With affordability and the capacity for modern designs being attractive selling points, the tiny house trend that began in America is primed to make its way to the Philippine market. At this point, it might come sooner rather than later, thanks to innovators like Cubo Modular.
Photo courtesy of Cubo Modular
Meet Cubo Modular
Cubo Modular is a housing provider that wants to change the game by designing and manufacturing sustainable, affordable, and dignified housing options for Filipinos. The local startup company creates modular houses—housing with ready-made and assemblable sections—built with engineered bamboo and can be established in under five hours.
The cheapest model retails for P89,000 at 6.5 sqm while the largest model has a price tag of P499,000 at 29 sqm. The houses are assembled at Cubo’s facilities and then can be delivered nationwide, to be installed by four to ten workers in 4.5 hours or less.
The P89,000 Batanes model. Photo courtesy of the CUBO catalog.
With bamboo being the primary construction material, Cubo’s houses are sustainably made. They are easily renewable, with poles taking only three years to grow for structural use. Their patent-pending engineered bamboo building platform is also supposedly 14 times stronger than regular concrete or common hardwoods like Narra and Yakal.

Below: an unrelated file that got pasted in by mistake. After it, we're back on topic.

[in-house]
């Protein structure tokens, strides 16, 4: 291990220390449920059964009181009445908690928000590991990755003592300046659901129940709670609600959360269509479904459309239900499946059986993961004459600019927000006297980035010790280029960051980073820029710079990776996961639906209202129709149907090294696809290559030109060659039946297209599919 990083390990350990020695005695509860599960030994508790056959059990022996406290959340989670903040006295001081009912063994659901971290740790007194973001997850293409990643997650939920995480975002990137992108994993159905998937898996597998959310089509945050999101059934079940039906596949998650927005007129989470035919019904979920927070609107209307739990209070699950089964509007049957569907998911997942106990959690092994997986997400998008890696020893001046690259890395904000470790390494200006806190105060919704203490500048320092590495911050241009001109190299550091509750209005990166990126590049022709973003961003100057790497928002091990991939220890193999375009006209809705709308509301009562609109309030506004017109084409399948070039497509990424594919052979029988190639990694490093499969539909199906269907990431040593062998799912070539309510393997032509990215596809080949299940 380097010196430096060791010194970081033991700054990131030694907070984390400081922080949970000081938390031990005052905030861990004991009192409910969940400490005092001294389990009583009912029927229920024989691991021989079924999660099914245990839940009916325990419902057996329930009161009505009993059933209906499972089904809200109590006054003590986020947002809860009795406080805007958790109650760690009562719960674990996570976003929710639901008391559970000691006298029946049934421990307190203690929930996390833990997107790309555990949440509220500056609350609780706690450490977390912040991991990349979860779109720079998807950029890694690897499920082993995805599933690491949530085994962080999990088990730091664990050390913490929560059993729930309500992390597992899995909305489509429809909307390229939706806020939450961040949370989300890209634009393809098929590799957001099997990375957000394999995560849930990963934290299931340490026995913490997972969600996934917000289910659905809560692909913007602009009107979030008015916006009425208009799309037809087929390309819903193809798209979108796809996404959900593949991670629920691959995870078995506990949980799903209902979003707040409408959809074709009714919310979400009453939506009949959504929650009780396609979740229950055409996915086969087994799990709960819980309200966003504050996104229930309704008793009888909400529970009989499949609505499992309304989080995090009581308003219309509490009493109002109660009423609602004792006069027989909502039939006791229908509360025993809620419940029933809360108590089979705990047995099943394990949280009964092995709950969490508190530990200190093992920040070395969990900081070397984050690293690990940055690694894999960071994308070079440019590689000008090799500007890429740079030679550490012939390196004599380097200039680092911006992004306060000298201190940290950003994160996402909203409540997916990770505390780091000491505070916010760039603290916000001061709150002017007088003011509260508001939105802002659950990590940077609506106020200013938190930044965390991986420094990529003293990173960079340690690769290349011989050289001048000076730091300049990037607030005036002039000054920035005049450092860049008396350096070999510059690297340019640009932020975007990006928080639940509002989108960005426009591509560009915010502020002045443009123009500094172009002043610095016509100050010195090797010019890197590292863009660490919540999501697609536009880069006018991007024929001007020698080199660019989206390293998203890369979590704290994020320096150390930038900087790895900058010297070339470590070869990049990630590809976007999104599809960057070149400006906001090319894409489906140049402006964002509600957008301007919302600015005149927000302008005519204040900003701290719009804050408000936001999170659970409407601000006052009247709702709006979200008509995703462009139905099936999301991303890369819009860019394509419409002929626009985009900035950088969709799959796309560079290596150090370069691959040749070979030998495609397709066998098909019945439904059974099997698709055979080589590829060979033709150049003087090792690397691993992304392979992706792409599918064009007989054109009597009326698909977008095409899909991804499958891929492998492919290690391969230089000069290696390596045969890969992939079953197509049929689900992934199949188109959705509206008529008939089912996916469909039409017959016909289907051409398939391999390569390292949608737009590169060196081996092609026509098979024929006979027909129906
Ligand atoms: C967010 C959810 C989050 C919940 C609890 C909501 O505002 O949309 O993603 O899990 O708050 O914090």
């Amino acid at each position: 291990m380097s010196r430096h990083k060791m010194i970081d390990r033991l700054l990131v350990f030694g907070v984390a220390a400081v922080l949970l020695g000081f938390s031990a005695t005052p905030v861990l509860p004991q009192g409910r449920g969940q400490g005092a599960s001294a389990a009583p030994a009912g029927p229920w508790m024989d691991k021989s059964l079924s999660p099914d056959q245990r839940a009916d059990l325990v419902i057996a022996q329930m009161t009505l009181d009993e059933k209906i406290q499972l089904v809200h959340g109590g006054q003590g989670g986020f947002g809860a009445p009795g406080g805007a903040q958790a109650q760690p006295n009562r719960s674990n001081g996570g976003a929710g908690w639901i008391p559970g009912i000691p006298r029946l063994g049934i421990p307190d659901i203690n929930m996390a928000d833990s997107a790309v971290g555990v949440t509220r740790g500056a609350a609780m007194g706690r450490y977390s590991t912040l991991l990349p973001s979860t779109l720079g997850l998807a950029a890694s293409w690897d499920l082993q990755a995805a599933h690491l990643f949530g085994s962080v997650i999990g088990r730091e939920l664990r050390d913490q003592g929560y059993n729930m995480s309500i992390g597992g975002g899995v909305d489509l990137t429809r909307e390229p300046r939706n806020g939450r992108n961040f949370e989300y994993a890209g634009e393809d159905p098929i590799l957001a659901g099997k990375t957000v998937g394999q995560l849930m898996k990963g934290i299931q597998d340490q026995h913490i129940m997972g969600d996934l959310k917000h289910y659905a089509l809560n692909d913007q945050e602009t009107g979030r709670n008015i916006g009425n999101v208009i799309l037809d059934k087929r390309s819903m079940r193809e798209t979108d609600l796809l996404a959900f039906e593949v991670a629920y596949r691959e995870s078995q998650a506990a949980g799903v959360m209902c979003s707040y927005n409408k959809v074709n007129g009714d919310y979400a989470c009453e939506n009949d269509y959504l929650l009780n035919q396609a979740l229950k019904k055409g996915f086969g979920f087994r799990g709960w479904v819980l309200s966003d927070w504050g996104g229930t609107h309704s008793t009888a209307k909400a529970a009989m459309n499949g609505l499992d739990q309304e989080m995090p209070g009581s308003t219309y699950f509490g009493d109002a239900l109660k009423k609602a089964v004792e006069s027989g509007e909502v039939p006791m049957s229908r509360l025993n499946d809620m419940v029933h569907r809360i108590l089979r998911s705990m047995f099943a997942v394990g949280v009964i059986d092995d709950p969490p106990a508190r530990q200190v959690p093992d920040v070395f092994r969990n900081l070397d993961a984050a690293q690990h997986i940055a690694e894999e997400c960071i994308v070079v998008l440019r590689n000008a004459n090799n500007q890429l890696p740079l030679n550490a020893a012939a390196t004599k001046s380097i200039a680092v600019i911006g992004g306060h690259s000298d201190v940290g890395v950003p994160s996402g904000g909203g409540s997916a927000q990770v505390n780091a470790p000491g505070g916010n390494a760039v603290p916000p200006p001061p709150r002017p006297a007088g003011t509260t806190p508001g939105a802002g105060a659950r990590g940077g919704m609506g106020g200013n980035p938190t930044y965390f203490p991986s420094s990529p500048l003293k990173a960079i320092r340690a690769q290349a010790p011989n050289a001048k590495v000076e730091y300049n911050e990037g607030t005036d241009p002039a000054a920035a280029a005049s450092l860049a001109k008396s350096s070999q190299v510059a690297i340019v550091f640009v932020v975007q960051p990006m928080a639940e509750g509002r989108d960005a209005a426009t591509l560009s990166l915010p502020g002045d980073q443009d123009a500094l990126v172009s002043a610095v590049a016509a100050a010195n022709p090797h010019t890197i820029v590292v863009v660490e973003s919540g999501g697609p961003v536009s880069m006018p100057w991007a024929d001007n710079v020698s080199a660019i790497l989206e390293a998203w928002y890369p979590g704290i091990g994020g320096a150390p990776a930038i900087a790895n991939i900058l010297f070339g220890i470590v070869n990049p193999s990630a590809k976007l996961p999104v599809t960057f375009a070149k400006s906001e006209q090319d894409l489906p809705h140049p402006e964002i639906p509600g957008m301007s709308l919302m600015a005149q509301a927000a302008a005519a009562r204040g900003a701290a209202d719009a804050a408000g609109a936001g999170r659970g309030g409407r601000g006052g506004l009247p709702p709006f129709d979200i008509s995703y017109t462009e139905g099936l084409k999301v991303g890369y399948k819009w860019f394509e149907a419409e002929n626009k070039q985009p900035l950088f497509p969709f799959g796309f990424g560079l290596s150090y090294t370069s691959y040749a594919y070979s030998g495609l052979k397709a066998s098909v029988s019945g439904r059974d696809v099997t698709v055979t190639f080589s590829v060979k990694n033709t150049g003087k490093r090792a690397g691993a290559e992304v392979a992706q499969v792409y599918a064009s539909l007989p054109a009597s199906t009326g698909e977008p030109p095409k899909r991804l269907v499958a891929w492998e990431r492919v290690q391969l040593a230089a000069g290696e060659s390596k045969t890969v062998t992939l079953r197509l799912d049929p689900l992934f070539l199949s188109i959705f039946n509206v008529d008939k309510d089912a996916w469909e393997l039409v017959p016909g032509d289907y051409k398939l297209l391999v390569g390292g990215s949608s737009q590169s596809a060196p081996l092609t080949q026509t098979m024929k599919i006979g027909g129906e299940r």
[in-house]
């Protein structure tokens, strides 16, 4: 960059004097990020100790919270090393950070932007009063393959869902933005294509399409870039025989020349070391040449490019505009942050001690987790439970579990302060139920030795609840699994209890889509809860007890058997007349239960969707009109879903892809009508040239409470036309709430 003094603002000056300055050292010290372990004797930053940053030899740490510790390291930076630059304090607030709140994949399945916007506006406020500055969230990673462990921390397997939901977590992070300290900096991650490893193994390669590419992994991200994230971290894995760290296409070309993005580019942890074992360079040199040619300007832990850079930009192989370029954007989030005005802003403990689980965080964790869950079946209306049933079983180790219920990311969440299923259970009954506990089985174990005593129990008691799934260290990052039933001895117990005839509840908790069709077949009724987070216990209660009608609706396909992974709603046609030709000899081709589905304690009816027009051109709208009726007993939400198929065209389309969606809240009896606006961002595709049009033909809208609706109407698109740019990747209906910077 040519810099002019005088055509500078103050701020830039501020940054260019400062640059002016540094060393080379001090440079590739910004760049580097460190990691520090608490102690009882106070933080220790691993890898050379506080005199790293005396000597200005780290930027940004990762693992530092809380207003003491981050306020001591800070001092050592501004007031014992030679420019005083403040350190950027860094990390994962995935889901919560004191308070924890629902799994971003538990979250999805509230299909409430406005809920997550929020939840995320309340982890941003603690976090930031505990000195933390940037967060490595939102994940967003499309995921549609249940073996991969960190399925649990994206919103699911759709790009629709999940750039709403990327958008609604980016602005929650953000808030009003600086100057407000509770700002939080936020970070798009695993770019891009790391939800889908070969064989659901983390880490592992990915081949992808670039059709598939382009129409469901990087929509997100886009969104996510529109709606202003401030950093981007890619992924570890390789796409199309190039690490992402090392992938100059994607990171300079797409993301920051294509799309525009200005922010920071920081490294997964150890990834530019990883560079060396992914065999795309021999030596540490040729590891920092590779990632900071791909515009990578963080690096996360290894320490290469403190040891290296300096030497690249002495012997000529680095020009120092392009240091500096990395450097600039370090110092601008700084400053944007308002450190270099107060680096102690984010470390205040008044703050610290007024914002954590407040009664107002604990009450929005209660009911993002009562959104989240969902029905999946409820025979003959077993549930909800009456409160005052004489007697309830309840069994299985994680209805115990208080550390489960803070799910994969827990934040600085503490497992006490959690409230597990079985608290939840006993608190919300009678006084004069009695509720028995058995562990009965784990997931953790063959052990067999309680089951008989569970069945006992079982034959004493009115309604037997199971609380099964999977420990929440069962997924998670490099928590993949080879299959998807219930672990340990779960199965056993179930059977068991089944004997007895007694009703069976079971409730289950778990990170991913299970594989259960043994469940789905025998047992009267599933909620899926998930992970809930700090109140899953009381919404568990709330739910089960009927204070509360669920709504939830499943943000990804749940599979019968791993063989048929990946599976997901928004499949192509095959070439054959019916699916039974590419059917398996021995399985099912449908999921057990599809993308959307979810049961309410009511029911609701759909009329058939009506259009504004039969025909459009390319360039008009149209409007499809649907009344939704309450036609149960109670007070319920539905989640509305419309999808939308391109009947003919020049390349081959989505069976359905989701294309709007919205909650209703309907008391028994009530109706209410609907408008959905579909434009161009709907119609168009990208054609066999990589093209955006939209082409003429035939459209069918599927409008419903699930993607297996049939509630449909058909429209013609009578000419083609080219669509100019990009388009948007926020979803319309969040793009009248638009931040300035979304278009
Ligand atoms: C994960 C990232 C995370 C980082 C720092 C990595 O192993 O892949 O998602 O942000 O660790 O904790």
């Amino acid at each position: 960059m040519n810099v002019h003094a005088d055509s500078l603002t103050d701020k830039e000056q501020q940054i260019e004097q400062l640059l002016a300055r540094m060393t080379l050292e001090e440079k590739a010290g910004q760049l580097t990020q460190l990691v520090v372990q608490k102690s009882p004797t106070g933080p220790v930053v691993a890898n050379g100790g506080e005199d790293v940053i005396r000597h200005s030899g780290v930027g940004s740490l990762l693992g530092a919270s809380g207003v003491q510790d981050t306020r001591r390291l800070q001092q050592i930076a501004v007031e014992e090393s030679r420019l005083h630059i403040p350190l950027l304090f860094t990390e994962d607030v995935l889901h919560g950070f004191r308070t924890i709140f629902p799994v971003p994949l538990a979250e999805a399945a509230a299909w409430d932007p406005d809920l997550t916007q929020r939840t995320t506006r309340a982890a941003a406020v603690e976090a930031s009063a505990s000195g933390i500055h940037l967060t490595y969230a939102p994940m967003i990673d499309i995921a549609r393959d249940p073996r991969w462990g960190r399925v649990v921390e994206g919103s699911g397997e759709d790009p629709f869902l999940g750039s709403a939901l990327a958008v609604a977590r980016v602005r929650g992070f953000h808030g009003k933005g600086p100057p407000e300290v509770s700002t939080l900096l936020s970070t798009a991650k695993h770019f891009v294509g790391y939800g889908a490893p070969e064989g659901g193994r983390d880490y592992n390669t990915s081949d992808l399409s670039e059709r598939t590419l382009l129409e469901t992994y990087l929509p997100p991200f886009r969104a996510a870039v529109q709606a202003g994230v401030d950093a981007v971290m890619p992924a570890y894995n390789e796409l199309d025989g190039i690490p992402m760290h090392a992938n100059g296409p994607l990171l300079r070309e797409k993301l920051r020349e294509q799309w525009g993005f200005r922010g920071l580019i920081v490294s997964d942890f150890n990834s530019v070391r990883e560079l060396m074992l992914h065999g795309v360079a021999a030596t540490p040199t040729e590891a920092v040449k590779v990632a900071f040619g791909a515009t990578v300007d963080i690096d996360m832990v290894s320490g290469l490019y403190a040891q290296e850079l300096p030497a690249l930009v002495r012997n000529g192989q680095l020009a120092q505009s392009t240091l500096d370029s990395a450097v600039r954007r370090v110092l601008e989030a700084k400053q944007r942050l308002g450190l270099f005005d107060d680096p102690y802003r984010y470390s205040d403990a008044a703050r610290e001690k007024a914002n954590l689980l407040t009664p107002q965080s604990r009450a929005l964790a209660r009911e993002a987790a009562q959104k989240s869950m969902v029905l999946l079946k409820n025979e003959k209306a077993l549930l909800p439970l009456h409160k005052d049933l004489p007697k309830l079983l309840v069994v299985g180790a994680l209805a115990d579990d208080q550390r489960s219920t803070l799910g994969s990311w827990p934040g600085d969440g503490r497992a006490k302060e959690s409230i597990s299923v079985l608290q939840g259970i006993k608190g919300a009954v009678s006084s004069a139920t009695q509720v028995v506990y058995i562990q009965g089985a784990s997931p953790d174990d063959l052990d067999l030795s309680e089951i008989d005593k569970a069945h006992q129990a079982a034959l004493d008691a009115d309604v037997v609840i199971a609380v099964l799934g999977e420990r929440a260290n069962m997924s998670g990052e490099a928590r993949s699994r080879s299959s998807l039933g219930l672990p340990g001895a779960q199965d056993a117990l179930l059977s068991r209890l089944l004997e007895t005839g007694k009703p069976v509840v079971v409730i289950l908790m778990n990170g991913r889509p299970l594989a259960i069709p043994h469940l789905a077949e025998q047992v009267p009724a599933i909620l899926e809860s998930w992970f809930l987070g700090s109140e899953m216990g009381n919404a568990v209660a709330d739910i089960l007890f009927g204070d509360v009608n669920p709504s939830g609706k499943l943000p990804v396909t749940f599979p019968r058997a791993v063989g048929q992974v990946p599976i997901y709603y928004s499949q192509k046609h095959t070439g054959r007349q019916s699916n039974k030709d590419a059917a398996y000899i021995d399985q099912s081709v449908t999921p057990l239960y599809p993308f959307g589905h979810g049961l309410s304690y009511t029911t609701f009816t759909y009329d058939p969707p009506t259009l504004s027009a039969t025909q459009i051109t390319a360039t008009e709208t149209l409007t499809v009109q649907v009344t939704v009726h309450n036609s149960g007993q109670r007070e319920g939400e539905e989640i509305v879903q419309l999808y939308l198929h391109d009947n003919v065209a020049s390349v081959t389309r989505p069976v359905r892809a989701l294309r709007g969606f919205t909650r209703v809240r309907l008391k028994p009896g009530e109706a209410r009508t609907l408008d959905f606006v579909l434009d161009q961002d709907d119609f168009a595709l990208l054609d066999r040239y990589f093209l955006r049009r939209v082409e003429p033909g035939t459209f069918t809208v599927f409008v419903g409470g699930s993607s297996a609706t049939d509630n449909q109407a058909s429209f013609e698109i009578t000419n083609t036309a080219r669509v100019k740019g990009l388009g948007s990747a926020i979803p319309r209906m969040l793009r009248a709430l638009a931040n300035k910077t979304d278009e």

Awards and achievements
The company was founded by CEO Earl Patrick Forlales and COO Zahra Halabisaz Zanjani and boasts pioneering innovations even by international standards. Forlales and Zanjani have been featured as one of Forbes’ 30 Under 30 Social Entrepreneurs in Asia, and the group has been recognized by international media outfits like Fortune Magazine and Urban Land Institute. Cubo is also an award-winning concept, with the company winning the grand prize at the Cities for Our Future Challenge by the Royal Institution of Chartered Surveyors in 2019.
“The affordable housing solution must necessarily be low-cost, sustainable, robust and long lasting. We cannot make do with band-aid solutions,” said Forlales to the Thomson Reuters Foundation, and it seems like Cubo lives up to its core values.
A Cubo project from 2018. Photo courtesy of the BBC.
As a tropical country, having a typhoon- and earthquake-resilient home is important, right? Good news: Cubo’s first two units erected in Wack-Wack, Mandaluyong survived a strong quake last December, providing real-life proof of its resiliency.
Challenges of tiny house living
With so many pros to tiny house living, what would be the cons? According to tiny house owners overseas, they find the constant cleaning due to minimal storage space tedious, and it may be hard to establish personal spaces if a family is living within the limited space. Some of their models also require weight restrictions, and tiny house homeowners forego luxuries like marble countertops for lighter materials.
However, this does not seem to concern local tiny house aspirants, as there is still a significant market in the Filipino community. “There really is a big demand. We are getting a lot of support from fellow Filipinos,” said Zanjani to ANC News.
Visit their Facebook page for more information! Photo courtesy of Cubo Modular.
This is likely because Cubo is creating realistic and environmentally-conscious solutions fitted for real-life Filipino social pain points—affordability and dealing with cramped urban spaces, for starters. With Cubo making waves locally and internationally, the company is definitely one of the innovators setting the standard for the bright future of Filipino craftsmanship.